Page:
What is periodization?
“Periodization means that the closer in time you get to the race, the more like the race your workouts must become.” – Joe Friel
Periodizing your triathlon training plan means that you alter the frequency, intensity and volume of your training sessions across a period of time, to help you arrive at your goal race in peak fitness. This will involve developing different aspects of your fitness at different times of the year.
A key principle underpinning the theory of periodization is that you can only reach peak fitness two or three times each year. The cycle of training involves periods of overload, where you do more training than you are used to, followed by a period of recovery, during which your body recovers and super-compensates, that is, it rebuilds and regenerates at a slightly higher level of fitness than before. In a well structured plan, this cycle will take place within each week by including at least one recovery day, within each month by including a block of time each month focussed on recovery, and across a period of months within a year such as having a month of low intensity training.
By intelligently periodizing your year, and putting recovery at the heart of each block of training, you ensure that you will never extend yourself into overtraining, illness or injury.
It makes sense to plan a season around a key goal race, aiming to build fitness to a peak for that event. Clearly, not every athlete will race on the same day, so it makes sense to periodize the training year based on “time to your goal race” rather than basing it on a monthly calendar. However, time of year has an impact on the amount of training that you can do. Many athletes are limited in the winter months by the number of daylight hours and potentially hazardous, icy conditions. With this in mind, let’s look at two different approaches to periodizing your training.
In Joe Friel’s Triathlete’s Training Bible book, he discusses the traditional approach to periodization. He breaks down the year into specific periods of training; Prep, Base, Build, Peak, Race and Transition.
This traditional periodization usually has athletes completing mainly low intensity aerobic training during the Prep and Base phases, with increasing amounts of higher intensity training in the Build and Peak phases.
- This method has the benefit of allowing you to gradually improve aerobic and physical conditioning with minimal risk of injury.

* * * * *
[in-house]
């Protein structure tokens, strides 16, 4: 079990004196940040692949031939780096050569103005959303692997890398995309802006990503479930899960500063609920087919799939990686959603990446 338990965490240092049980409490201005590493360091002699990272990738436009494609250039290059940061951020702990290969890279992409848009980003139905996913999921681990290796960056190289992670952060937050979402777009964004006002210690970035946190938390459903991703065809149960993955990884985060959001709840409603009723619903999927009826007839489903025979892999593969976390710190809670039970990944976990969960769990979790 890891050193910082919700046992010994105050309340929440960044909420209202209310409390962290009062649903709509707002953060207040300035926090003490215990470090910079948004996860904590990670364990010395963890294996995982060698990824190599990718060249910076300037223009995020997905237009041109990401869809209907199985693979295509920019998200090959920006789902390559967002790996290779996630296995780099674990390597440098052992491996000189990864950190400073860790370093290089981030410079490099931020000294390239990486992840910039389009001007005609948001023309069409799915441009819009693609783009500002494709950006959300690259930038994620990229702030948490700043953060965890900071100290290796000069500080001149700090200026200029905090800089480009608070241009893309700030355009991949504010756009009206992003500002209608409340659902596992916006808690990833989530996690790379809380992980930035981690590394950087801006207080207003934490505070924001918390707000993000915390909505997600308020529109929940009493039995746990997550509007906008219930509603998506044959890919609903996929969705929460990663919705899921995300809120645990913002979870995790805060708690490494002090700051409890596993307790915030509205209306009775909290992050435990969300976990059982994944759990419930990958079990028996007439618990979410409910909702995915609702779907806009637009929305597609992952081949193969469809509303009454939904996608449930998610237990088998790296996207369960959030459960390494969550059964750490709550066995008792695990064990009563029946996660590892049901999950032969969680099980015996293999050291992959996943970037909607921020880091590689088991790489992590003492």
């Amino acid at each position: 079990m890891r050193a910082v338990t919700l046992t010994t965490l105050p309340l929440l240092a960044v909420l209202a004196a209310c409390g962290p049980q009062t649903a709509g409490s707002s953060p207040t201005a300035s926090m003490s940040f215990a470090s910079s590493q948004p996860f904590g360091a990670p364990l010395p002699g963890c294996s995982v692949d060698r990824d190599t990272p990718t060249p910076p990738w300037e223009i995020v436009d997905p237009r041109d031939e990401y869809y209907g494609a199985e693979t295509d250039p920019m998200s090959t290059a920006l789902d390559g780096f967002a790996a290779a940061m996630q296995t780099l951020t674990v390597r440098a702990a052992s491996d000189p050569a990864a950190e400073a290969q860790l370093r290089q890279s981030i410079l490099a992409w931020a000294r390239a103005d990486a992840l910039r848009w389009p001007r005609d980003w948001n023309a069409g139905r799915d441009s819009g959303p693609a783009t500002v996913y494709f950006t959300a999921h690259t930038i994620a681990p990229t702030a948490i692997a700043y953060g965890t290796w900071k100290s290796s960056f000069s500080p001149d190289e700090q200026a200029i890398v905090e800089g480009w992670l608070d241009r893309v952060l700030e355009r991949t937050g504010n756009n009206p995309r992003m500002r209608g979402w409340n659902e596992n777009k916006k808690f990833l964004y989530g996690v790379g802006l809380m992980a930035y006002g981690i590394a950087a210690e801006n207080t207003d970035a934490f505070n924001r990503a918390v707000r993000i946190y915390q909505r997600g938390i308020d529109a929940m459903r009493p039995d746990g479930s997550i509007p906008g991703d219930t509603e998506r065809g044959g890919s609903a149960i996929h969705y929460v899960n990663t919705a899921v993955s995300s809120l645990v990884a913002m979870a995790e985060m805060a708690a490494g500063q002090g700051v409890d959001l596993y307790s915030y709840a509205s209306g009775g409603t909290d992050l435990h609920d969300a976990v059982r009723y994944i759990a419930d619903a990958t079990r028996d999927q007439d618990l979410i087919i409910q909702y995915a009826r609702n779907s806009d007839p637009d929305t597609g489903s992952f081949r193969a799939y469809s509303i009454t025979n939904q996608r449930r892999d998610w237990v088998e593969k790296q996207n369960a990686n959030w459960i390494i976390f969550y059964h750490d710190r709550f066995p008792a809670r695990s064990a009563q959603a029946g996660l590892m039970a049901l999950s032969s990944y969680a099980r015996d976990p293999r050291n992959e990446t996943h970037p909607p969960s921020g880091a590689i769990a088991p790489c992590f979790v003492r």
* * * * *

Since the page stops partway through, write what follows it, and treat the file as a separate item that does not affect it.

- You can complete a high volume of aerobic training at relatively low intensity, leading to a deep level of aerobic conditioning.
- It forms a great “base” for allowing you to absorb more intense training later in the year.
- With the majority of races being held in the summer months, you are required to train in the base phase during the winter. This means finding the time and opportunity to train at a time of year when daylight hours are limited.
- Weather conditions can be their most hazardous in terms of cold, ice and snow. This makes bike training in particular very challenging.
- If you are racing 70.3 or full IRONMAN, you need to do progressively longer aerobic rides and runs in the Build and Peak phases. This means you might struggle to fit in higher intensity training to your year, limiting your ability to improve your bike power.
The purpose and length or training periods
“We do work in the off season, but it’s short and sharp.” -Brett Sutton
I cover a lot of the benefits of reverse periodization in my article Reverse Periodization for Triathletes, and it is the method that I use exclusively to train my 70.3 and IRONMAN athletes. World renown coach, Brett Sutton, has also written about his very successful use of this approach when training his athletes, including Daniela Ryf and Nicola Spirig.
In short, reverse periodization involves focussing on shorter, more intense workouts during the winter months, especially on the bike and in the pool, and then layering longer aerobic training on top of this as the goal race approaches.
This approach is particularly suited to you if you live in the northern hemisphere, and are racing 70.3 or IRONMAN distance during the summer months, and have an established base level of aerobic training.
- You’ll spend the winter months doing shorter workouts at higher intensity on the bike, increasing your bike FTP (functional threshold power.)
- Winter running is all easy or steady, limiting injury risk.
- As your goal race approaches, your workouts will get longer and more race specific.
- You’ll also be able to make best use of the increasing daylight hours to get in those longer rides and runs.
- You might risk mental burnout from doing a lot of focused, higher intensity training during a period that is still a long way out from your goal race.
- You might feel “very fit” during the winter months, and be tempted to start your race block much earlier than you planned. This can be a good problem to have, but can lead some athletes to feel like they are peaking too early for their goal race.
With the athletes I coach, typical training blocks look like the chart below, and roughly line up with northern hemisphere seasons (for athletes racing in the summer.)
Each of these periodization approaches are founded in solid science, and a lot of successful athletes and coaches have used both methods. It’s simply a case of finding an approach that works for your life and available training time, and making the most of the time that you have available. If you’re feeling like you’ve been stuck on a plateau in your performance this year, I encourage you to try a different approach this coming season.